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Ryanair to cut hundreds of jobs as Brexit dampens demand

Airline boss admits: ‘We have too many staff’

Simon Calder
Travel Correspondent
Thursday 01 August 2019 07:28 BST
Related video: Boeing forced to store 737 Max jets in car park in June 2019
Related video: Boeing forced to store 737 Max jets in car park in June 2019 (AP)

One year on from the pilot shortage that dogged Ryanair all autumn and winter, the airline’s boss has said he has too many pilots and cabin crew on the books.

In a video message to staff, chief executive Michael O’Leary said that Brexit uncertainty is dampening demand.

In addition, Europe’s biggest budget airline has fewer planes to fly than anticipated.

Ryanair was due start flying the Boeing 737 Max aircraft in May 2019. But the new plane has been grounded worldwide following two fatal crashes that killed 346 people.

On Monday, the airline said it will receive the first five of a total of 210 Max aircraft in “January at the earliest”, and will have only 30 in service by the start of the summer 2020 season – barely half the intended number.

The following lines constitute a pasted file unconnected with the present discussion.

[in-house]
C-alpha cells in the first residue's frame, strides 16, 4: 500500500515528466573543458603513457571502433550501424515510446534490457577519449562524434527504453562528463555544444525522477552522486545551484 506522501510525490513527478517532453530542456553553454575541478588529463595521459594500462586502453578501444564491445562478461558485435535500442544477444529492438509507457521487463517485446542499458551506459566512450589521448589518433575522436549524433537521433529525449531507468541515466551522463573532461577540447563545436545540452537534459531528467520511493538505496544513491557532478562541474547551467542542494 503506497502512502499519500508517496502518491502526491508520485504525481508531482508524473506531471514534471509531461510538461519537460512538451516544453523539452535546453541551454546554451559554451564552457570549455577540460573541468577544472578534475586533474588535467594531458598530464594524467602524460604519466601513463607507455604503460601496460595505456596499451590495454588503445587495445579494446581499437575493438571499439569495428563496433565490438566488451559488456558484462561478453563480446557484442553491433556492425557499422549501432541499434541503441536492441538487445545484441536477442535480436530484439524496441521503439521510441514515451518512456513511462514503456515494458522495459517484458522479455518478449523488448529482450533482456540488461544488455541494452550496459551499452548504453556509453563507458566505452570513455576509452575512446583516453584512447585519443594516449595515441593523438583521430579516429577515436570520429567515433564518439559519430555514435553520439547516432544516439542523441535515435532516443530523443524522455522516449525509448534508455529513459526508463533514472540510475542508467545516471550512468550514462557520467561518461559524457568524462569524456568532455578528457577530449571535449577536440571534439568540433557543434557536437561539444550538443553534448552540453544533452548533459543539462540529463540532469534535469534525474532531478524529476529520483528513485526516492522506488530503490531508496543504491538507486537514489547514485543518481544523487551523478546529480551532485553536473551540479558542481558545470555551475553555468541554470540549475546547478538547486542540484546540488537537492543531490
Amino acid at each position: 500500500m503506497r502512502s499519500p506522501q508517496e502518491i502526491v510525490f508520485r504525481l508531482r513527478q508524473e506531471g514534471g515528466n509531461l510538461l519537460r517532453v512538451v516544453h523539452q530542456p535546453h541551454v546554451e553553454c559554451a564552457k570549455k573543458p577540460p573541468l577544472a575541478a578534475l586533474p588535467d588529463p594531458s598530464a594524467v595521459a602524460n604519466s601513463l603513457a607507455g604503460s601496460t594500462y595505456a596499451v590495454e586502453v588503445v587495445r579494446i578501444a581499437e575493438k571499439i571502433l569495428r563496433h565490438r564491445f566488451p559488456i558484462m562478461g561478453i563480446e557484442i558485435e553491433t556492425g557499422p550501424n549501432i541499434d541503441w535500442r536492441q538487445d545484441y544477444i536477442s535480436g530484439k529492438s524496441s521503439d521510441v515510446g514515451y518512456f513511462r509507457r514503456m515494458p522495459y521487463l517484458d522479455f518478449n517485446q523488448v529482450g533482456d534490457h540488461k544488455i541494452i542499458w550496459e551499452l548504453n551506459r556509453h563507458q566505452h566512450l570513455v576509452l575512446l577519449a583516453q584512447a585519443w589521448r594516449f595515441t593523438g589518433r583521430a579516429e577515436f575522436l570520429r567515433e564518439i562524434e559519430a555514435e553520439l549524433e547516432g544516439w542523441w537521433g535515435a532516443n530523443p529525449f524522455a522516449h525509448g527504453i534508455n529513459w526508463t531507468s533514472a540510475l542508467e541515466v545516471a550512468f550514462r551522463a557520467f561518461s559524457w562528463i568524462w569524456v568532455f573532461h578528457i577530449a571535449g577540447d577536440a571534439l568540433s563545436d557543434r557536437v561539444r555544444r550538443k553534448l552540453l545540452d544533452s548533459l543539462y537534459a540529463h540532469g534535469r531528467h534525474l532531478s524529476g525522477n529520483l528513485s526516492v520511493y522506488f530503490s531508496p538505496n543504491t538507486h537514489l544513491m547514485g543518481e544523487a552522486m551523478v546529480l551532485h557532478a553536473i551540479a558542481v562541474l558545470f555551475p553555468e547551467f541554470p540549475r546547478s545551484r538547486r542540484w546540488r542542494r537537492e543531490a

Mr O’Leary told staff that 500 pilots and 400 cabin crew are surplus to current requirements.

“We over the next couple of weeks will be doing our very best to minimise job losses, but some are unavoidable,” he said.

Pilots and cabin crew will be told about their future in September and October, with a further tranche of job cuts expected in the new year.

In addition, 600 new posts planned for 2020 will not now be created.

A spokesperson for Fórsa, the Irish trade union, said: “Today’s development is obviously of concern to Ryanair staff, including Fórsa members. At this point the union has no specific information about the routes or bases that may be affected.

“Fórsa is watching the situation closely, and has told the airline’s management that it expects to be consulted on any measures that could impact on the jobs, incomes or working conditions of union members.”

On Monday, Ryanair revealed its profits from April to June 2019 were down one-fifth on the previous year.

The airline’s UK-based pilots are currently being balloted on industrial action in a dispute over a wide range of issues.

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